The National Institute of Mental Health; AstraZeneca Pharmaceuticals LP, the maker of quetiapine fumarate; Bristol-Myers Squibb Co; Forest Pharmaceuticals, Inc; Janssen Pharmaceutica Products, the maker of risperidone; Eli Lilly and Co, the maker of olanzapine; Otsuka Pharmaceutical Co Ltd; Pfizer Inc, the maker of ziprasidone; Schering-Plough, the maker of perphenazine; and Zenith Goldline Pharmaceuticals, Inc, supported this study and/or provided medications. Some of the authors have disclosed financial relationships with AstraZeneca Pharmaceuticals LP, Eli Lilly and Co, Janssen Pharmaceutica, Pfizer Inc, Forest Labs, GlaxoSmithKline, Johnson & Johnson, Repligen, Abbott Pharmaceuticals, Bristol-Myers Squibb, Dainippon Sumitomo Pharma, Lundbeck/Solvay/Wyeth, Memory Pharmaceuticals, Merck, Orexigen, Otsuka Pharmaceutical Co Ltd, Saegis, Sanofi/Aventis, Xenoport, ACADIA, Cypress Bioscience, Cogtest Inc, and/or other pharmaceutical companies.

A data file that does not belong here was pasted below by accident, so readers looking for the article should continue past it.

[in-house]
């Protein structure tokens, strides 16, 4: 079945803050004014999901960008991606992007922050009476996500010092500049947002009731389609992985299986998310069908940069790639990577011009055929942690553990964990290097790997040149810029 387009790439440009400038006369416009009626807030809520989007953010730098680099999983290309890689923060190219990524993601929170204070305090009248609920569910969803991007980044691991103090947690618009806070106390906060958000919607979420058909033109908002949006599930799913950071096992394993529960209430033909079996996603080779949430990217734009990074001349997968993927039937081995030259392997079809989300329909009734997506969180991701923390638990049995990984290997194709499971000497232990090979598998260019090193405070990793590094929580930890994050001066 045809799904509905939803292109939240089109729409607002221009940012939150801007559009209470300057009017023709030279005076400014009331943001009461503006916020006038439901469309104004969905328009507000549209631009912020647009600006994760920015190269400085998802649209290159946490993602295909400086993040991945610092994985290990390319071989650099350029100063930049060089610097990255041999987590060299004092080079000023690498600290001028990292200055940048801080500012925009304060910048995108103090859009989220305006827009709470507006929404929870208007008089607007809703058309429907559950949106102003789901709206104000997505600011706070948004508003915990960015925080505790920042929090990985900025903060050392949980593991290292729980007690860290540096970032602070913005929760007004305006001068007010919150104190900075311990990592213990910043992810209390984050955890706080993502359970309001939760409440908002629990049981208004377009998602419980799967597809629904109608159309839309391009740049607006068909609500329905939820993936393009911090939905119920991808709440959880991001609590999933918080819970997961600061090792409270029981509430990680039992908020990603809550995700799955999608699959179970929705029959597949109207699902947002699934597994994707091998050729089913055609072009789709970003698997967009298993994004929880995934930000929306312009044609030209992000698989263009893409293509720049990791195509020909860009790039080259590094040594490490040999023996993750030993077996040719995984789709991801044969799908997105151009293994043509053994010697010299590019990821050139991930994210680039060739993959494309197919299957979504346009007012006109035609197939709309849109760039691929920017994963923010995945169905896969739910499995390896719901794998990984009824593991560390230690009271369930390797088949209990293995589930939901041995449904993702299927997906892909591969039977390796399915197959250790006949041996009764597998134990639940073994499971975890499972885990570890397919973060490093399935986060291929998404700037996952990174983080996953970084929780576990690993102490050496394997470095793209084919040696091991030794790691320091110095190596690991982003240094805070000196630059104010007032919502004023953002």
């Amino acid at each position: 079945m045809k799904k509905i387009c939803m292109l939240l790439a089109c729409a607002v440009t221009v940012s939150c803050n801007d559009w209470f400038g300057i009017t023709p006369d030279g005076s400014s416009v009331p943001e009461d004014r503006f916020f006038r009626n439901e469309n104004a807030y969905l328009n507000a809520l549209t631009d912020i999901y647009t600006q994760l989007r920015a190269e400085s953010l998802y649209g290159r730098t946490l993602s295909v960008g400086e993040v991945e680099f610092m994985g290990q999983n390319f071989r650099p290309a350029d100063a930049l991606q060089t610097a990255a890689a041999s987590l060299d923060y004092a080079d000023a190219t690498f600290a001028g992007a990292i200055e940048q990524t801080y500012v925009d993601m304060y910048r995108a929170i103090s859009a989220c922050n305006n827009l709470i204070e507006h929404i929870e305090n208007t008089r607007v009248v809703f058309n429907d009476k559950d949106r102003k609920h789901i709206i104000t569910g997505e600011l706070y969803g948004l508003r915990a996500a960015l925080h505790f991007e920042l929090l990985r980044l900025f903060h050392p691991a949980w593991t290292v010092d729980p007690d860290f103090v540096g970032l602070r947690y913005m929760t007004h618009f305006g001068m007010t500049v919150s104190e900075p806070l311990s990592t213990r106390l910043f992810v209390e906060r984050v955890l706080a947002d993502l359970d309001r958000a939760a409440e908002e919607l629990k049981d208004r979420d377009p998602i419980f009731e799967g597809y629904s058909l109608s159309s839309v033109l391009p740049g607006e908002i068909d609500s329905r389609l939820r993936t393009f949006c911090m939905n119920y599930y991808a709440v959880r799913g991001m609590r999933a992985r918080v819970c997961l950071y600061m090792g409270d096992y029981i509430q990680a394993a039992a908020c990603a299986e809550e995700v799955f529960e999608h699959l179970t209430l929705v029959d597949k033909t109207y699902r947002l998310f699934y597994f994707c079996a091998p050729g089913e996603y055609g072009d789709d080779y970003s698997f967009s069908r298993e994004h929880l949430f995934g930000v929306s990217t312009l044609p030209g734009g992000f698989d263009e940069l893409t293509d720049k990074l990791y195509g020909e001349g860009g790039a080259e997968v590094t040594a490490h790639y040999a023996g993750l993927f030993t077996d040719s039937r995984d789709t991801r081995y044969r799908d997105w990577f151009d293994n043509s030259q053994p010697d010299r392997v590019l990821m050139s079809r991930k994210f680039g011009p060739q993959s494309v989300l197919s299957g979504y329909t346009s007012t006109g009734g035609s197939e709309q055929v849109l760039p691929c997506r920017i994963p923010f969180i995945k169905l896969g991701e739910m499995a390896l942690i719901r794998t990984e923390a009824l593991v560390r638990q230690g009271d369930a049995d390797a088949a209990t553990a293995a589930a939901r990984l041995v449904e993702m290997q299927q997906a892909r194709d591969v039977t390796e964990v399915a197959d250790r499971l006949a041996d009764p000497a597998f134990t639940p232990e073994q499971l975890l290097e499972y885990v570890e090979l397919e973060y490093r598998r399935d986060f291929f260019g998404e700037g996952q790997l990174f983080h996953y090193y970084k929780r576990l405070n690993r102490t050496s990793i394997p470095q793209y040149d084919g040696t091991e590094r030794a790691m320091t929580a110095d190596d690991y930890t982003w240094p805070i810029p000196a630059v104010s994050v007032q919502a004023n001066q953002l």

"The small but statistically significant associations between symptomatic and cognitive improvement in the CATIE trial are consistent with the idea that decreases in distress and psychopathologic features lead to enhanced performance," R. Walter Heinrichs, PhD, from York University in Toronto, Ontario, Canada, writes in an accompanying commentary. "Therefore, many avenues of influence may exist, some related to the psychological and biological conditions that optimize or reduce performance and others involving the neural operations underlying performance itself. The unselective and modest cognitive effects of existing medications are a spur to the exploration of these avenues and hence to the discovery of more powerful and focused treatments for schizophrenia."

Dr. Heinrichs has disclosed no financial relationships.

Arch Gen Psychiatry. 2007;64:631-632, 633-647.